THE BOOK IN AMERICA , by Richard W. Clement (Fulcrum Publishing, 150 pages, $39.95).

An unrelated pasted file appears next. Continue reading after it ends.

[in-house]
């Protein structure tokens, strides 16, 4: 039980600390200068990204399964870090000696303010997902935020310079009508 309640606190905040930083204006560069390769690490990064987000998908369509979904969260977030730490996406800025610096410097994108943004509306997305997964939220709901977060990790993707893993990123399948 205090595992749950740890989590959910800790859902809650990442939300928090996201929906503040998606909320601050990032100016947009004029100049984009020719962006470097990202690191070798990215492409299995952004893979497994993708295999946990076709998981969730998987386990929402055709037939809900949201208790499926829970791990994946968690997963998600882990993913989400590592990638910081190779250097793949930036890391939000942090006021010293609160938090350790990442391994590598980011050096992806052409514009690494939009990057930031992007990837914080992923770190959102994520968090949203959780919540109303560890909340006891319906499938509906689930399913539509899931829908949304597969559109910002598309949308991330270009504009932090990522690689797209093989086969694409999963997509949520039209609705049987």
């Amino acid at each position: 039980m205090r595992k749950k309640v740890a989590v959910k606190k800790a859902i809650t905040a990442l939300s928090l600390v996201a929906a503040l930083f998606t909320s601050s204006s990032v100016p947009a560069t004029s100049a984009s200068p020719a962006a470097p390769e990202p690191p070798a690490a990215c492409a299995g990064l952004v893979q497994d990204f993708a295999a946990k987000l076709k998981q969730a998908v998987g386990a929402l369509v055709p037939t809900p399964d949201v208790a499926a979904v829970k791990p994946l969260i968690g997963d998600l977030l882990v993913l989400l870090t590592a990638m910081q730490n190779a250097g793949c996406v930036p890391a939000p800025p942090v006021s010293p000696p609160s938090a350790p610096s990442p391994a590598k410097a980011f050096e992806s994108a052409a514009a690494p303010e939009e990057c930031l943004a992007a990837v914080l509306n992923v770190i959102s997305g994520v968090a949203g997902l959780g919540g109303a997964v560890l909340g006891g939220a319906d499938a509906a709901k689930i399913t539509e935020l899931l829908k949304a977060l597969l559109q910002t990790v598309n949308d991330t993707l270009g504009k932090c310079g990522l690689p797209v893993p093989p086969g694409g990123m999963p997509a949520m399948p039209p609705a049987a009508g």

This ninth in a series of Library of Congress classics examines the effect that the American publishing industry has had on the development of the United States. Clement traces the history of publishing since the colonial era, paying special attention to the creation of libraries in the late-eighteenth and early-nineteenth centuries; reading in America; and the role of books in wartime. He demonstrates how writers, editors, printers, and publishers influence the reading public by the choices they make, and how those readers respond by making choices of their own. The text is heavily illustrated with color and black and white illustrations of works drawn from the collections of the Library of Congress, including an extremely rare edition of the first book printed in the American colonies–The Whole Booke of Psalmes Faithfully Translated into English Metre, which is commonly known as the Bay Psalm Book; the first American cook book, Amelia Simmons’s American Cookery; Mason Locke Weems’s Life of George Washington, said to be one of the most influential biographies ever written; and Mark Twain’s Huckleberry Finn.